Medical diagnostic imaging center in Walterboro, South Carolina
Colleton Medical Center’s medical imaging department offers a wide range of services on an inpatient and outpatient basis. Our imaging department takes pride in prioritizing our patients' needs, time and comfort. We also work closely with radiology specialists and our emergency department to ensure our patients can receive fast diagnoses when they need them most.
For more information about our radiology and imaging services, you can call us at (843) 782-2545.
Our diagnostic imaging services
We use digital radiography technology whenever possible to reduce patients' exposure to radiation. We can also send imaging results to the Trident Health System for urgent readings when a radiologist is not on site. Our imaging services include:
- Computerized tomography (CT) scans—a technique using X-rays to take cross-sectional images the body
- Mammograms—uses low-dose X-rays to examine breast tissue
- Medical resonance imaging (MRI) scans—uses magnetic waves to take pictures of the inside of the body
- Nuclear medicine scans—uses a dual head camera to perform nuclear stress tests, bone screenings, liver scans and similar tests using very small amounts of radioactive materials
- Ultrasounds—examines internal organs using high frequency sound waves so physicians can see blood flow through major blood vessels
Breast screening and imaging
We use advanced imaging techniques, modern diagnostic methods and comprehensive treatment options to address changes in breast tissue. For more information about breast screening or to schedule a mammogram, you can call us at (877) 357-0155.
What is a mammogram?
Mammography uses low-dose X-rays to take pictures of the tissue inside the breast. The resulting image is called a mammogram.
This process enables us to screen for and diagnose changes in breast tissue, which aids in the early detection of breast cancer and improves chances of successful treatment. No diagnostic tests are necessary before a mammogram, although monthly self-exams and yearly breast exams by your regular practitioner are recommended.
Who should schedule a mammogram?
For patients 40 years old and older, mammograms should be performed every year. You may need to schedule annual mammograms sooner if you have a family history of breast cancer (especially breast cancer before menopause) or have had previous biopsies.
What are the benefits of a mammogram?
Scheduling a mammogram each year:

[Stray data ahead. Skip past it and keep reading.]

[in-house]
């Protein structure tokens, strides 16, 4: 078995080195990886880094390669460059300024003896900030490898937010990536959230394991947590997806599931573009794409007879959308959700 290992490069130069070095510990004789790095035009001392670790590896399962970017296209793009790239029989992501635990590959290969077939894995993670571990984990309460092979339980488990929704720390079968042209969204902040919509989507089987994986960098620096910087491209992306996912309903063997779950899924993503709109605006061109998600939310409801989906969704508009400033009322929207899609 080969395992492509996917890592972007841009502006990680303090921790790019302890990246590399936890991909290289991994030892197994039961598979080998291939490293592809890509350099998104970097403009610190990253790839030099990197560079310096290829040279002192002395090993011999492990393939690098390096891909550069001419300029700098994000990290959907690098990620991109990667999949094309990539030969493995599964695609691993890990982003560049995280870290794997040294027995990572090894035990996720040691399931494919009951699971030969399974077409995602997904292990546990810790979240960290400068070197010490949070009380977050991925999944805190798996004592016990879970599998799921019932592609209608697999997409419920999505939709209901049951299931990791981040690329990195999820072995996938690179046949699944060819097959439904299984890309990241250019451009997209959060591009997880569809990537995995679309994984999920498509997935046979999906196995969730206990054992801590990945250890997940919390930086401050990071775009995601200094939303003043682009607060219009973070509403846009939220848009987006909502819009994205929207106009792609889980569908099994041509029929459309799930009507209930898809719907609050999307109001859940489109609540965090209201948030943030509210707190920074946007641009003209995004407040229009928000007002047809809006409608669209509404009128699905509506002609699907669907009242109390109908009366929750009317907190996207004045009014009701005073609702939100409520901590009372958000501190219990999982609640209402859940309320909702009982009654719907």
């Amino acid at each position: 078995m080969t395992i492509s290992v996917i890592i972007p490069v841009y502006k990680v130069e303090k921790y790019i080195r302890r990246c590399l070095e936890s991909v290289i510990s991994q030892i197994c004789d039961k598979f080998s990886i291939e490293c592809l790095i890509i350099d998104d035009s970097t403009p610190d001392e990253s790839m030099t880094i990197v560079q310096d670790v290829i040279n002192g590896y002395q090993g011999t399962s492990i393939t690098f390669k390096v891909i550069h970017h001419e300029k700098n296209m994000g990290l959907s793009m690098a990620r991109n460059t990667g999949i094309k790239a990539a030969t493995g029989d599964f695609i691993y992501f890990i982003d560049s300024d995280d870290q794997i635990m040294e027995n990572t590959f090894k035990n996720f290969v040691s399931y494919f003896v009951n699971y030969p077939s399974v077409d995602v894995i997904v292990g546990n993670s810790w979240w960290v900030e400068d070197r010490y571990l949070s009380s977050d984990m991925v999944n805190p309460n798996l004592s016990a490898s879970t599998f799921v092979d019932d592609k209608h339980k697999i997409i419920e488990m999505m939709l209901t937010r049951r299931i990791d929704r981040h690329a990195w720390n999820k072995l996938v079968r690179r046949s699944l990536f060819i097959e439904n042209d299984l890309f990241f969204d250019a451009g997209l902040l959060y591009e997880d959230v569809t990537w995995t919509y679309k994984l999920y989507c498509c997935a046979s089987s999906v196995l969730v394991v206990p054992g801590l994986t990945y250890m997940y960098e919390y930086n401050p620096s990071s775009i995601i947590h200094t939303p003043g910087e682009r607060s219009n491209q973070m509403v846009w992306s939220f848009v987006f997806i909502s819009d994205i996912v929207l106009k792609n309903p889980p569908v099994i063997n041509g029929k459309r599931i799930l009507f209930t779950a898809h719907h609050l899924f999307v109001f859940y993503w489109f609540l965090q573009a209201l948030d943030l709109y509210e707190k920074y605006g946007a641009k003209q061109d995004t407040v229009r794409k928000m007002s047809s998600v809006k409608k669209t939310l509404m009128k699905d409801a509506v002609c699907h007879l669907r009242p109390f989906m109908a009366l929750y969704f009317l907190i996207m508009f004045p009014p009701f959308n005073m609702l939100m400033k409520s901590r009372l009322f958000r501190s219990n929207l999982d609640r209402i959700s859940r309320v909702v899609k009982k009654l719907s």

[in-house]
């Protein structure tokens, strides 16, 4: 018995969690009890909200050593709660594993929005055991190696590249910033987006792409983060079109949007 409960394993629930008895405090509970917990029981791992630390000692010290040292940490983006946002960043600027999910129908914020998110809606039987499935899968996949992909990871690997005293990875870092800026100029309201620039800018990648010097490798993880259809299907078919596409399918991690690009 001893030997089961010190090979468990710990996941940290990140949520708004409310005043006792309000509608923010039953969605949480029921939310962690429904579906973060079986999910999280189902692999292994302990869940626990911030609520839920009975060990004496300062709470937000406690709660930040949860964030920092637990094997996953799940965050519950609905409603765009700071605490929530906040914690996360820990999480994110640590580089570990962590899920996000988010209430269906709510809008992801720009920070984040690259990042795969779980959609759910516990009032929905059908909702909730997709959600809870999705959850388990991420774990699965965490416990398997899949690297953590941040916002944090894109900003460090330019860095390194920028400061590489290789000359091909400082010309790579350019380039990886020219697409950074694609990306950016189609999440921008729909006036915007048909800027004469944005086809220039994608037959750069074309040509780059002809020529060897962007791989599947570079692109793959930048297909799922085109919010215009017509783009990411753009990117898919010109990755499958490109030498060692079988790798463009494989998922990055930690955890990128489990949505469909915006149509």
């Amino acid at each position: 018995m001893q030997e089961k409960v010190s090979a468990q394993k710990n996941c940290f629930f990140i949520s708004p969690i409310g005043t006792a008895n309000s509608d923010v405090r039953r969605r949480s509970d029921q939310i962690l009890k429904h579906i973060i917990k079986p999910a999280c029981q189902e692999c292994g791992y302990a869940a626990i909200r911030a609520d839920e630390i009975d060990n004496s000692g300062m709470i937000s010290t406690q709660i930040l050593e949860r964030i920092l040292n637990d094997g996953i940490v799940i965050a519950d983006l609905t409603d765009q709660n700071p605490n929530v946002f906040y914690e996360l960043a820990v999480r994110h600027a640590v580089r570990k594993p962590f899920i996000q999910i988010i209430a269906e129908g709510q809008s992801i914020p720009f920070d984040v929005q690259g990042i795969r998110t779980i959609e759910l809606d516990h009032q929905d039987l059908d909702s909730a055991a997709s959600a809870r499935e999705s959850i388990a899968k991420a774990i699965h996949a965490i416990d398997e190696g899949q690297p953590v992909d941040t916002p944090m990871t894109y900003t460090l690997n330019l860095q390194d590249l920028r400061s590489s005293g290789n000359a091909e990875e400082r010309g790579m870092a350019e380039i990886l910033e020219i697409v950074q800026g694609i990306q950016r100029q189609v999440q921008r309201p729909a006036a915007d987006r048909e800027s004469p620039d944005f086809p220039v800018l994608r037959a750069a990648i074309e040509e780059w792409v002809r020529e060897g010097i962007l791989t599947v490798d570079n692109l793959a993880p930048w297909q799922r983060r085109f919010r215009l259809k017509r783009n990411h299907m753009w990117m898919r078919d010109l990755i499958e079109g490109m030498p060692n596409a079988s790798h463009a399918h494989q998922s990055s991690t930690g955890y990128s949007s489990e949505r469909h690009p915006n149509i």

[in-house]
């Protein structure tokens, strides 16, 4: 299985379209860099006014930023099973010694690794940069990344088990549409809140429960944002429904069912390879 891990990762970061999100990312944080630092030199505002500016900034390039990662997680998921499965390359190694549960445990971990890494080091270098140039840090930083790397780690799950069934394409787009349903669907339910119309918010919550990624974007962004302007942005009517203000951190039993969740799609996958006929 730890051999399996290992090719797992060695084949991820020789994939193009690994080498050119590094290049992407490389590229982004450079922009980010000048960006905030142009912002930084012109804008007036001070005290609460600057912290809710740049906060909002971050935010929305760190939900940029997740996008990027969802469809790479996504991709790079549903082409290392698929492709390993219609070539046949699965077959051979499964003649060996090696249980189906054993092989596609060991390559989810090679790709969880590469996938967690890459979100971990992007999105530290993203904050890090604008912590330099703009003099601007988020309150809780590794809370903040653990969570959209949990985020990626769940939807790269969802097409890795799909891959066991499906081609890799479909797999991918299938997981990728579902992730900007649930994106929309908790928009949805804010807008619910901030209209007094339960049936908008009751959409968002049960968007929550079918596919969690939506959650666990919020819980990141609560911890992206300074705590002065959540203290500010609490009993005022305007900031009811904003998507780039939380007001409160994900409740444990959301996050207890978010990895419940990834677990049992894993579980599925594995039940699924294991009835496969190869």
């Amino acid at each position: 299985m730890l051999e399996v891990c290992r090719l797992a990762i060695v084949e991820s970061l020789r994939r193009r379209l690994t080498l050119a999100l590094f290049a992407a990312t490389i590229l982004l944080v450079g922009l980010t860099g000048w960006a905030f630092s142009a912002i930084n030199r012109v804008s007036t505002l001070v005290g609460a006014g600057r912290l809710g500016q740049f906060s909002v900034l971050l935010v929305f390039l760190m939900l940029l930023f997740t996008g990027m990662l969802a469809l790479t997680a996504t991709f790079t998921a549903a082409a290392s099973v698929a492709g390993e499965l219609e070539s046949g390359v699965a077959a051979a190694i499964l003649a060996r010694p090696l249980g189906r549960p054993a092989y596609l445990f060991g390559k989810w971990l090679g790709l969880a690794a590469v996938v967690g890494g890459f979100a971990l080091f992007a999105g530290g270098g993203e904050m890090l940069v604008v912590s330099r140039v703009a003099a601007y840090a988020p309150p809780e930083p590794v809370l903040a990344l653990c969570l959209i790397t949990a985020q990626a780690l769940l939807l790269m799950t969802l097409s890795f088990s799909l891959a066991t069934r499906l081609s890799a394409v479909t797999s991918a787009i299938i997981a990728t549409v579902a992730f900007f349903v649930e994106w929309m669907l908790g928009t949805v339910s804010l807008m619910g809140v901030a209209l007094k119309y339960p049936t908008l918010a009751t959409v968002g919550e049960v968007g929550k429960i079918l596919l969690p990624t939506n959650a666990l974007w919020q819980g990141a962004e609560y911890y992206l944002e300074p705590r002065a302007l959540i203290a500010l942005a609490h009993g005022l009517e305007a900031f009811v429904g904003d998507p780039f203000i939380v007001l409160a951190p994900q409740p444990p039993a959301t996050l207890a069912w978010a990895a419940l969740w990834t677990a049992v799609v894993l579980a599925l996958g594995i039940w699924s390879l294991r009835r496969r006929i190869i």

- Aids in the early detection of cancer, which improves patients' chances of successful treatment
- Can help doctors identify a lump’s location before a biopsy or surgery
- Can help doctors identify abnormalities before a lump can be felt
- Provides the only reliable method of locating abnormal growths in the milk ducts
How can you prepare for a mammogram?
Knowing what to expect before, during and after the mammogram can help you prepare for the imaging appointment and your test results. It's a good practice to schedule a mammogram when breast tissue is least tender (typically a week after your menstrual cycle). Some women report less discomfort if they avoid caffeinated beverages and take vitamin E, as recommended by their doctor. If you have breast implants, ask if the facility uses special techniques to accommodate implants.
The day of your mammogram
On the day of your mammogram, your doctor may recommend that you:
- Bring copies of previous mammograms and reports with you, if possible
- Describe any breast problems to the technician before X-rays are taken
- Inform the technician if you are pregnant or have breast implants
- Not apply deodorant, talcum powder, lotion, or perfume near your breasts or under your arms
- Wear a two-piece outfit (you will need to remove all of your clothing and jewelry from the waist up and change into a gown that opens in the front)
During the procedure
We want you to feel as comfortable as possible during your mammogram. The procedure takes about 30-45 minutes. Most women feel discomfort, and some feel pain. Tell the technician about any pain so the plastic plate can be adjusted. During the mammogram:
- Two pictures of each breast are taken. During one, you face toward the platform. The image is taken looking down at the breast. For the second, you stand beside the machine for a side view. The X-rays are repeated on the other breast. Extra images, from different angles, may be necessary if you have breast implants.
- You will stand in front of a special X-ray machine, which has a platform to place your breast on. The technician adjusts the height of the platform, then lifts and positions one breast between a special cassette that holds the film and a clear plastic plate.
- The plate is brought close to the platform and compresses the breast to hold it in place and allow for a clearer image. Tell the technician if the plate compresses so tightly that it feels painful.
After the mammogram
You’ll be asked to wait at the facility until the X-rays are developed, in case more images are needed. Often, patients simply go home after the screening study. If this happens, the radiologist will call you to come back in the near future for further films, if necessary.
Getting the mammogram results
The radiologist analyzes the images and may speak with you at the end of the appointment. Usually, you will receive your results by mail within 30 days. If you do not hear from the mammography center, call and ask for the results. If a doctor referred you, they will receive a report describing anything out of the ordinary and suggesting a possible diagnosis. Depending on the results, additional views or tests may be ordered.